Surrey schools - Henry Knight, headmaster of Woodcote House in Windlesham
PUBLISHED: 13:41 15 February 2010 | UPDATED: 16:21 20 February 2013
A family affair, Woodcote House School in Windlesham has been in the Patterson family since 1931. This year, after 20 years as headmaster, Nick Patterson is stepping down and the man taking over is Henry Knight. MATTHEW WILLIAMS catches up with hi...
Originally published in Surrey Life magazineNovember 2009
A family affair, Woodcote House School in Windlesham has been in the Patterson family since 1931. This year, after 20 years as headmaster, Nick Patterson is stepping down and the man taking over is Henry Knight. MATTHEW WILLIAMS catches up with him for a chat as he tackles his first term in the new role
Woodcote House School, in Snows Ride, Windlesham, is a family-run boarding and day school for boys aged seven to 13. For more information, call 01276 472115
If you hadn't become a teacher, what do you think you'd have done instead?
Before becoming a teacher, I worked in the wine trade for seven years with Berry Bros and Rudd in London. If I had stayed in the trade, I would have loved to have become a master of wine, but ideally I wanted to buy my own vineyard and make my own wines.
Was there any type of school dinner you couldn't stand?
Dumplings. I could happily manage the stew that accompanied them, but I would be made to sit alone in the dining room for what seemed like hours until I'd finished the dumplings. Just the thought of them makes me gag! Never again.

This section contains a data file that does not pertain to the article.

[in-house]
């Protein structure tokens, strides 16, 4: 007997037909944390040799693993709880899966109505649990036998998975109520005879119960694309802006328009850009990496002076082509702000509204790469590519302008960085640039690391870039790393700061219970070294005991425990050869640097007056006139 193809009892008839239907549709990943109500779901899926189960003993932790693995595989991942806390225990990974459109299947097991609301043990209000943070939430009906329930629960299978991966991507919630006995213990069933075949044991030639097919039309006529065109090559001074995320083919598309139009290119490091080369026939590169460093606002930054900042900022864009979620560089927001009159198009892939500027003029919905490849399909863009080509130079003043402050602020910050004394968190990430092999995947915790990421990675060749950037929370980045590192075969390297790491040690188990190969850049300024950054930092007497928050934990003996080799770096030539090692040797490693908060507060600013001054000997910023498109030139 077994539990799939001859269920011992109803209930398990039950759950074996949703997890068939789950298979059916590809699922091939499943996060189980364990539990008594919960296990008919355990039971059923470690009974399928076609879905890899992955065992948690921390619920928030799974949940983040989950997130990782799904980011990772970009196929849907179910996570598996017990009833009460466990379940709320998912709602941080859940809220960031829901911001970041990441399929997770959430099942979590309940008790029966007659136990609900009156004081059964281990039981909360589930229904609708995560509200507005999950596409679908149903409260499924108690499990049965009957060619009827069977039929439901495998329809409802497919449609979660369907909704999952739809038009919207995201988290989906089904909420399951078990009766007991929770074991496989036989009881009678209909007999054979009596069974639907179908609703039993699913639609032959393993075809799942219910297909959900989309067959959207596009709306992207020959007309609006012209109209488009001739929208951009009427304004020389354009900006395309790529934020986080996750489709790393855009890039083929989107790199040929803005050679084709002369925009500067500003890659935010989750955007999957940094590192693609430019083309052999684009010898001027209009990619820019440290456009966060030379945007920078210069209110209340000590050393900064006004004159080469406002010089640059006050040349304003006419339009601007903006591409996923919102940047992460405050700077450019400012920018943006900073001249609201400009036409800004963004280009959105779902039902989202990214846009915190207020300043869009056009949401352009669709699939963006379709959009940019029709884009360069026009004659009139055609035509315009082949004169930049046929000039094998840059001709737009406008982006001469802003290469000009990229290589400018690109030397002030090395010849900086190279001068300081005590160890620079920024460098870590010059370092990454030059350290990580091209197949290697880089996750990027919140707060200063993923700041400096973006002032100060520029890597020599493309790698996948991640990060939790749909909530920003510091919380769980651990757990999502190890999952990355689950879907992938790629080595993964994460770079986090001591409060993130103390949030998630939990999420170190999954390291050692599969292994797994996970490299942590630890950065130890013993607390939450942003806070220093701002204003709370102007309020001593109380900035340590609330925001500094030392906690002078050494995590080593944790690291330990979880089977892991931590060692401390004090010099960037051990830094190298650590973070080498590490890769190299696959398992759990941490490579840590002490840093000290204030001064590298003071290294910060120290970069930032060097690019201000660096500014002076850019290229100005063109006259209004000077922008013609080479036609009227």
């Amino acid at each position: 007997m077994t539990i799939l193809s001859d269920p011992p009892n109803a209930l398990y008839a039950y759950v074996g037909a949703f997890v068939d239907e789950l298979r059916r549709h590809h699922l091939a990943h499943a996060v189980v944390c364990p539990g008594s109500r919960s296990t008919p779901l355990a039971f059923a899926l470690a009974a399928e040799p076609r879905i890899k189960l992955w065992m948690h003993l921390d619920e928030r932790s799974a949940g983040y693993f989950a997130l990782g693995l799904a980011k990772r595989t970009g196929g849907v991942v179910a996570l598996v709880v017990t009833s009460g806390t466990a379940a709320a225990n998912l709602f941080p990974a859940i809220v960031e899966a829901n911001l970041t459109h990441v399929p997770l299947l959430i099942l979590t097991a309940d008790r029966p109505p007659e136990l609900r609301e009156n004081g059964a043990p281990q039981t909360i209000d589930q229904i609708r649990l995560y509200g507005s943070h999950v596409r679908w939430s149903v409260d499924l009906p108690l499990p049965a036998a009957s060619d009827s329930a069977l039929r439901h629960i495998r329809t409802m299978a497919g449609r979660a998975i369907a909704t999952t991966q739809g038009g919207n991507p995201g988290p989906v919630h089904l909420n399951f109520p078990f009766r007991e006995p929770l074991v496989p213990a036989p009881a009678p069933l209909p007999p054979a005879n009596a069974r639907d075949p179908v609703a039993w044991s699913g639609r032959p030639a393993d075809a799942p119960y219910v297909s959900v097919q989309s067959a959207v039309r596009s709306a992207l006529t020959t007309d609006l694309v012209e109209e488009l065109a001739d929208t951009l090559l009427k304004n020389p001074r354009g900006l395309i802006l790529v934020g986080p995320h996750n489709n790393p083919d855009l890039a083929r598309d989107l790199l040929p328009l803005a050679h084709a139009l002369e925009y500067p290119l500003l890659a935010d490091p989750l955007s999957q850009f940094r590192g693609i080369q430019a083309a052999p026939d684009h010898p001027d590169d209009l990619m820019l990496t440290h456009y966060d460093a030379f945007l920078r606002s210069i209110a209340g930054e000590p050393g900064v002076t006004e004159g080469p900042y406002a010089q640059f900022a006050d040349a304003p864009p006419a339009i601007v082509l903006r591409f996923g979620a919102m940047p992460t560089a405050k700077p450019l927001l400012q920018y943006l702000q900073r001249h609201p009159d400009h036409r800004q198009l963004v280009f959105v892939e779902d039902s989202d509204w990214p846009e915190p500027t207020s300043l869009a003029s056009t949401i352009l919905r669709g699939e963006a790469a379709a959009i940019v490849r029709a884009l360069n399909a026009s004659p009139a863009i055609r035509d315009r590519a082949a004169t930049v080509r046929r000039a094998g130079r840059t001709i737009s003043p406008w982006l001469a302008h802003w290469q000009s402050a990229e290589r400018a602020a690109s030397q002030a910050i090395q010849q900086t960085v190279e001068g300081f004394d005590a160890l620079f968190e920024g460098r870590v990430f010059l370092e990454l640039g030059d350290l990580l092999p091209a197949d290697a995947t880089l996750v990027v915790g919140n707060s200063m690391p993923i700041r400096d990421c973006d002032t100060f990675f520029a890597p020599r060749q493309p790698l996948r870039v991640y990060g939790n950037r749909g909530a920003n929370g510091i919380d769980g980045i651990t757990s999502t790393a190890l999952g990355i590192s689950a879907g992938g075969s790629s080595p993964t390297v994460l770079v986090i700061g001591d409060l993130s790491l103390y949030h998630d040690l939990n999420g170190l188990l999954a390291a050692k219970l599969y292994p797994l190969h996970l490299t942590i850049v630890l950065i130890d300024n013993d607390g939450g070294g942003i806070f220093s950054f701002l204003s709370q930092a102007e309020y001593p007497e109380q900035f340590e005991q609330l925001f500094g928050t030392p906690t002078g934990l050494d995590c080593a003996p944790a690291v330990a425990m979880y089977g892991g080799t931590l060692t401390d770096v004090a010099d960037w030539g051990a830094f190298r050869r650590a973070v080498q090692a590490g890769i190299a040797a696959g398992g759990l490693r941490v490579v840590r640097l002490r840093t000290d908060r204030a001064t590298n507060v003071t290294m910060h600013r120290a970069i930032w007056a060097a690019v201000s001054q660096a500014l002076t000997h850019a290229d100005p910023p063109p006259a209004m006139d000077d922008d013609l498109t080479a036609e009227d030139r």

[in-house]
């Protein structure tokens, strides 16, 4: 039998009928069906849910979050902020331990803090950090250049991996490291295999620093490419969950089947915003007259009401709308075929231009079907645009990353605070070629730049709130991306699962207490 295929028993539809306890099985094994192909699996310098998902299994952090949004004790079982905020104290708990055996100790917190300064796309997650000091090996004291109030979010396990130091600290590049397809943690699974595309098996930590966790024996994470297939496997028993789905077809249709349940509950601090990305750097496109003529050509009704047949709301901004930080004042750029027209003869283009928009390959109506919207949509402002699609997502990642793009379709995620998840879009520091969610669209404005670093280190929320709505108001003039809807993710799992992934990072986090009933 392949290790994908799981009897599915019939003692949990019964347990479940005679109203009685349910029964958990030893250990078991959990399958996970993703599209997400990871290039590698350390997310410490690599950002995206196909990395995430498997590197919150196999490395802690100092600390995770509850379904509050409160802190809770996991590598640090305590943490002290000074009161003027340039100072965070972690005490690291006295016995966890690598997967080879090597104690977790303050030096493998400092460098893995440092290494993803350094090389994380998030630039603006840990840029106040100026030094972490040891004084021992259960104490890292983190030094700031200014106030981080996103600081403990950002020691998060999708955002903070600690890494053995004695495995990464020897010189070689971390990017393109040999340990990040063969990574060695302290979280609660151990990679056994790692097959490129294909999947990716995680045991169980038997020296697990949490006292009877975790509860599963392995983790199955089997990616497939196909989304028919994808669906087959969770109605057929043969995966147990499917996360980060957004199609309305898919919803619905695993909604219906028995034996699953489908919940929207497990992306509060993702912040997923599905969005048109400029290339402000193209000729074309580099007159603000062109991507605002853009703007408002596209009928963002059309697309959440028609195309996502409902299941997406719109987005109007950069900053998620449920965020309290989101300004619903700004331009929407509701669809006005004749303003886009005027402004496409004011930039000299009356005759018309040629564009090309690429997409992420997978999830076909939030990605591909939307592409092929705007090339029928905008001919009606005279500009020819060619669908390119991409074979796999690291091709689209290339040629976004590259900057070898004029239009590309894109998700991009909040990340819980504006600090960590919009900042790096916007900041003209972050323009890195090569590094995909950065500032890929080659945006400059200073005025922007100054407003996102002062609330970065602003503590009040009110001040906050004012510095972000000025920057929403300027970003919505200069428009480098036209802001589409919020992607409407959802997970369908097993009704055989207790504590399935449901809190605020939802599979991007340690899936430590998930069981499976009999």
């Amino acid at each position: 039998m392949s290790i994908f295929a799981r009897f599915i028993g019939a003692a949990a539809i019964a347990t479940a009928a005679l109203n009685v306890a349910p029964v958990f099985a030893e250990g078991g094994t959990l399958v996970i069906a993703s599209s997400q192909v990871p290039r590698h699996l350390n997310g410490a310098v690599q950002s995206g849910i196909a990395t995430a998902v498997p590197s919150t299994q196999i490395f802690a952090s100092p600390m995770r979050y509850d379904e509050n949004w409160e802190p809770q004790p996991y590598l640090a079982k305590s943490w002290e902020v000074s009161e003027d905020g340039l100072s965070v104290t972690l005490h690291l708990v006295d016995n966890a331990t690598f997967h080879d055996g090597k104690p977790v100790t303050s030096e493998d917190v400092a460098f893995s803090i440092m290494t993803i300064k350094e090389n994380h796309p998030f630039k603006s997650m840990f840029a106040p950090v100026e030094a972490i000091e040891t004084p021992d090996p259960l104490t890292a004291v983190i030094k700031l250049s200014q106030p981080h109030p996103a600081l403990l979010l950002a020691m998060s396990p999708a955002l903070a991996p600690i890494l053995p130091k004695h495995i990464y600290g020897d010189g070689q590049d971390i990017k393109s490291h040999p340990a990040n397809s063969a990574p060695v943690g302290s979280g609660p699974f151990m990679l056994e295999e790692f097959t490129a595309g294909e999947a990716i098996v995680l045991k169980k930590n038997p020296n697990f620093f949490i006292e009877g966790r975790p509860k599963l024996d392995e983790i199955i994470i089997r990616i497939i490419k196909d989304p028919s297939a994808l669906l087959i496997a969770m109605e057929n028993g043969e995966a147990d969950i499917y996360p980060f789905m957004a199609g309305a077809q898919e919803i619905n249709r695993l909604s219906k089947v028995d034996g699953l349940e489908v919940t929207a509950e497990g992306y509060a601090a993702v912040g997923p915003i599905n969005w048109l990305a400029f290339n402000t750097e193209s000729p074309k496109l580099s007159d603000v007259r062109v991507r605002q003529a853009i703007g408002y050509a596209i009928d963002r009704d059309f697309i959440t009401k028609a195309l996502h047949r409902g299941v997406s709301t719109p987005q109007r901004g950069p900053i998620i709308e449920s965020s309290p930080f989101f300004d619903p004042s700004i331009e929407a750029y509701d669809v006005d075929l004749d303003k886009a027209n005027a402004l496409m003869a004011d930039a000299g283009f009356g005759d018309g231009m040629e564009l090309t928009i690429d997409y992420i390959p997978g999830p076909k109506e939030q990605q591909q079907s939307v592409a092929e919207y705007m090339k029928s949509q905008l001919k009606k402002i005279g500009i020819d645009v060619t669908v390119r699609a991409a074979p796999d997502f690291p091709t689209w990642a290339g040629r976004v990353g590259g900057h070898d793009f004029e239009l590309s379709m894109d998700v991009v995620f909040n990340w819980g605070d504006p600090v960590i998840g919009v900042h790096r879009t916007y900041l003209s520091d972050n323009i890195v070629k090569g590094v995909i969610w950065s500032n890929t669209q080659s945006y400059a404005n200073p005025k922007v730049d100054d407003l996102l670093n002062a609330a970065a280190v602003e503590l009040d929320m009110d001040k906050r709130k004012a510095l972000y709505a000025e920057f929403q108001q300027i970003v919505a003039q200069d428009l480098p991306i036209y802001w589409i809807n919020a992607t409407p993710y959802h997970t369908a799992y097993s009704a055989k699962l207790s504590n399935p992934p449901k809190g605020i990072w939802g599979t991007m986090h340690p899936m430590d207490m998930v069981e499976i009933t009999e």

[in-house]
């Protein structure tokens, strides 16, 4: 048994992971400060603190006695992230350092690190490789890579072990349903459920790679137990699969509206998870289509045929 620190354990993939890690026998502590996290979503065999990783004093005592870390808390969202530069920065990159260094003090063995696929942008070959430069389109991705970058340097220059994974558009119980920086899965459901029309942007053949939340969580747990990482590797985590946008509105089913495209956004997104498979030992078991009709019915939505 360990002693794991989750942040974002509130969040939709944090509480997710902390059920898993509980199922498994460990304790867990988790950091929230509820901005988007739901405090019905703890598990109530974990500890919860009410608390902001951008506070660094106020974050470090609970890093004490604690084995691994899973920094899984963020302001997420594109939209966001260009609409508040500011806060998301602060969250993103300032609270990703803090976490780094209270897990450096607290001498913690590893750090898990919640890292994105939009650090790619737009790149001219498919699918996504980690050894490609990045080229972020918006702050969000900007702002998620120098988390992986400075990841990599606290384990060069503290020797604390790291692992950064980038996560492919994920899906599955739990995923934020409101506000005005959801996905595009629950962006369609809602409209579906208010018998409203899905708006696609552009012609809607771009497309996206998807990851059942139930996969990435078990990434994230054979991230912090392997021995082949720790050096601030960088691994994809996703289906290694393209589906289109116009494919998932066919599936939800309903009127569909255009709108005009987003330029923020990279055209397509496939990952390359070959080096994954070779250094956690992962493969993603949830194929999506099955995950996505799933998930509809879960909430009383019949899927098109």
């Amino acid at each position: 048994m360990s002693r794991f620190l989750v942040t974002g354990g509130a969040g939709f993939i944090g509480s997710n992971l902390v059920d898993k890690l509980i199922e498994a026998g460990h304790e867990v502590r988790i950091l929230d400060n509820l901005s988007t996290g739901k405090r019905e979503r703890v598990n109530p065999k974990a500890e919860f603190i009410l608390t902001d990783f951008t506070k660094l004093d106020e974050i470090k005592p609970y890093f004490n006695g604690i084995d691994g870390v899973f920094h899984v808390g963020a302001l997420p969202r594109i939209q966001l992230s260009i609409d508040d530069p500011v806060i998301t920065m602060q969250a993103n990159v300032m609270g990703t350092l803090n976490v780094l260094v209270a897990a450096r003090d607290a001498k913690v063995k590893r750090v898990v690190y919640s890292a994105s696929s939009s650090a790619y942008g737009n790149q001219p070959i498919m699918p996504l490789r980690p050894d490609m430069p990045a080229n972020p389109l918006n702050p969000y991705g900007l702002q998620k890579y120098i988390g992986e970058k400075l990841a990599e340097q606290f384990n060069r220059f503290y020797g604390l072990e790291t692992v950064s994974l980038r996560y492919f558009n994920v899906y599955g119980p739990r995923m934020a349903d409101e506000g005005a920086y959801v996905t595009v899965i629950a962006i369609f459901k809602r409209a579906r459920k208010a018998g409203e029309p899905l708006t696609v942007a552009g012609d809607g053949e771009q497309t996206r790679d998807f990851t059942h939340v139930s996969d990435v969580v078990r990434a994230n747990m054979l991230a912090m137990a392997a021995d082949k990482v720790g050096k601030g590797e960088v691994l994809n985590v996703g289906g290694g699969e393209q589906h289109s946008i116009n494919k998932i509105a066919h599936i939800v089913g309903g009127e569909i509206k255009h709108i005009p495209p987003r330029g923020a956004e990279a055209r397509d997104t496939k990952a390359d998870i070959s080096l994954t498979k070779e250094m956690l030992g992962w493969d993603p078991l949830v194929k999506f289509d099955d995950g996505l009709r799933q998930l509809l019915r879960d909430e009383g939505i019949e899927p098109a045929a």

What were your favourite lessons?
English and history. They were both taught at my prep school by Wing Commander Ted Horsfall, who had also played rugby for England. He had one cauliflower ear and wasn't averse to hurling bits of chalk around at the daydreamers, but he was a truly inspirational teacher and also a fascinating man.
So, your Desert Island Disc...?
It would have to be the Hallelujah Chorus, sung by the King's College Choir. I have it on my iPod and play it at full volume when the boys have grasped a particularly tricky bit of grammar. It is hugely uplifting and never fails to make me smile.
What would be your favourite film of all time?
Any Bond film. When I was at prep school, the headmaster had a collection of them on the old Philips video cassettes and many happy Sunday afternoons were spent watching Sean Connery or Roger Moore. If I had to pick one, it would have to be Live and Let Die - it's got a little bit of everything.
If you were to have a meal held in your honour and there was one space still available, who would you like to fill it?
It would have to be Chris Woodhead. As the ex-chief inspector of schools and a professor of education he, above all people, understands what is needed to haul this country out of the educational mess in which it finds itself.
Although he can be wickedly controversial at times, seldom have I met a more erudite, intelligent and interesting man. Those who control educational policy should listen to him, while they still have the opportunity.
How do you like to relax away from work?
As a new headmaster, in only my first term in the job, I have yet to be afforded that luxury!
If you were prime minister for one day, what's the first thing that you'd do?
I'd overturn the hunting ban. I don't hunt, but what a pointless waste of everybody's time for two reasons - it has been a waste of parliamentary time, which could have been used to debate far more important and wide-reaching issues, and pointless because the ban has proven itself to be totally unenforceable.